Logistics - the way cars and components are moved from one place to another - is a key to the industry's drive to cut costs. Every aspect of the car business is affected: from the distribution of parts from supplier and supplier, to the transportation of newly-assembled cars to dealerships. Logistics account for 30 percent of the cost of developing, building and distributing cars. So the potential for streamlining and savings is huge. In August, Automotive News Europe will publish an in-depth supplement on this crucial sector. On this page, we look at two major trends: the growing importance of logistics within the assembly plant; and the expected move to assembling of parts and modules by major logistics companies themselves.
ANTWERP, Belgium - Developing more efficient distribution systems between supplier and assembly plant is not the only challenge faced by automotive logistics experts. Increasingly, problems inside the assembly plant -called micrologistics - are being solved by outside contractors.
'Every carmaker studies labor management and micrologistics, but the outsourcing of such work is becoming increasingly popular,' said Jos Hoogstoel, managing director of Jovico, a small automotive labor-management consultancy here in Antwerp.
Analysts say outside micrologistics experts can typically make workforces 20 percent more efficient.
'When called in as an external consultant, you do not have to deal with internal politics,' said Hoogstoel. 'You only need the commitment of the management to change things rapidly.'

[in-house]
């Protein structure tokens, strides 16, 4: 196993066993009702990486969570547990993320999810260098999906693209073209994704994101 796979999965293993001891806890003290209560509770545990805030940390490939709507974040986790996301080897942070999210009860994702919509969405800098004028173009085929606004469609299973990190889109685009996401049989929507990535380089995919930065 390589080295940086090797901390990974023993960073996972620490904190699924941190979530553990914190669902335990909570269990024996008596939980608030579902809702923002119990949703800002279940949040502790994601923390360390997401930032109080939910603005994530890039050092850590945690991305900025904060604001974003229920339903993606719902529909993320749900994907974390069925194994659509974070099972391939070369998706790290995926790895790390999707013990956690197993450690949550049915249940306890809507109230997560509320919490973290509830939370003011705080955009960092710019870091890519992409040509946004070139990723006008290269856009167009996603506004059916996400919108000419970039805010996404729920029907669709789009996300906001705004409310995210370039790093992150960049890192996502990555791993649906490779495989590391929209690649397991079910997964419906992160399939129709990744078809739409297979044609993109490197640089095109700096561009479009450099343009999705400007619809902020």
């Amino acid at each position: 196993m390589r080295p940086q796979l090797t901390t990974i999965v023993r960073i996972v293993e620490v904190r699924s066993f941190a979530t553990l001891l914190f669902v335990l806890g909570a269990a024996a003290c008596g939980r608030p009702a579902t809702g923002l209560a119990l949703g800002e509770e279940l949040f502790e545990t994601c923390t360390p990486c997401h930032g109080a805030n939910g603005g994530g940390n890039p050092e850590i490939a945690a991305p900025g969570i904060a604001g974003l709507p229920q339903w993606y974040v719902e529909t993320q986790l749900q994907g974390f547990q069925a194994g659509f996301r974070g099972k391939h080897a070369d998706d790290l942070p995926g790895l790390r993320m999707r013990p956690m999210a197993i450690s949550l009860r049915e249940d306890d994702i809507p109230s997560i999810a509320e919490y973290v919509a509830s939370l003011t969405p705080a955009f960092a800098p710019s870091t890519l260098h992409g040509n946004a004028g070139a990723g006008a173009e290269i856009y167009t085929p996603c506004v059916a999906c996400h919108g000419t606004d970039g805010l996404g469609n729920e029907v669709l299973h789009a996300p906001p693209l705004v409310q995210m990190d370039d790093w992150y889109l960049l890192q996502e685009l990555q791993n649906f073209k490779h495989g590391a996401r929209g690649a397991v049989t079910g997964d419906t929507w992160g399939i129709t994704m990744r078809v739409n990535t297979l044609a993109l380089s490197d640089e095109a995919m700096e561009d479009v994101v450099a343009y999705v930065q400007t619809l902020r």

Jovico has worked on micrologistics projects at NedCar - the Volvo-Mitsubishi joint venture in the Netherlands - and for Renault and Dutch truckmaker DAF.
At NedCar, where the Volvo S40/V40 and Mitsubishi Carisma and Space Star are made, Jovico analyzed 700 workstations on the assembly line.
Hoogstoel defines micrologistics as 'every flow of parts and components between containers and workstations; all human movements, routing and workloads; and the mix of labor operations related to differing equipment levels on each car.'
Jovico's goal is for each employee to work at 100 percent capacity - no more and no less.
'Our principle is that an employee has an obligation to work as hard as 100 percent,' said Hoogstoel. 'But he also has the right not to work more than 100 percent.'
In the past, due to variations in the model mix and equipment levels between Mitsubishi and Volvo, individual employee performance levels at NedCar varied significantly, he said.
Jovico found worker input varying between 80 percent and 130 percent per car. This caused stress, labor unrest and disruption to the assembly process.
'If a car with standard equipment is followed by three cars with lots of accessories, such as air conditioning and anti-lock braking systems, the workload peaks too much, for too long,' said Hoogstoel.
Jovico advised NedCar to create a constant stock of 250 painted body shells, from which an optimal selection for smoother assembly sequences is made. 'When workers have to do more applications on one car than another, they might be forced to walk seven or eight paces instead of the planned five paces,' said Hoogstoel.
Limiting the physical movement of workers in the assembly process is essential.
At NedCar, Hoogstoel says 2,000 time errors per shift have been reduced to 69 since last year.
Hoogstoel said some suppliers still do not understand the constraints of assembly workers. 'We have seen air-conditioning systems arrive at the line heavily wrapped in thick plastic. It took each worker tens of seconds to unwrap the systems,' he said.
NedCar's goal was a 20 percent labor saving at the assembly line. 'Between 16 May and 12 December last year, we saved 28.1 percent of the average worker's time on one third of the line,' said Hoogstoel. 'That means a reduction from 221 to 159 workers for one shift.'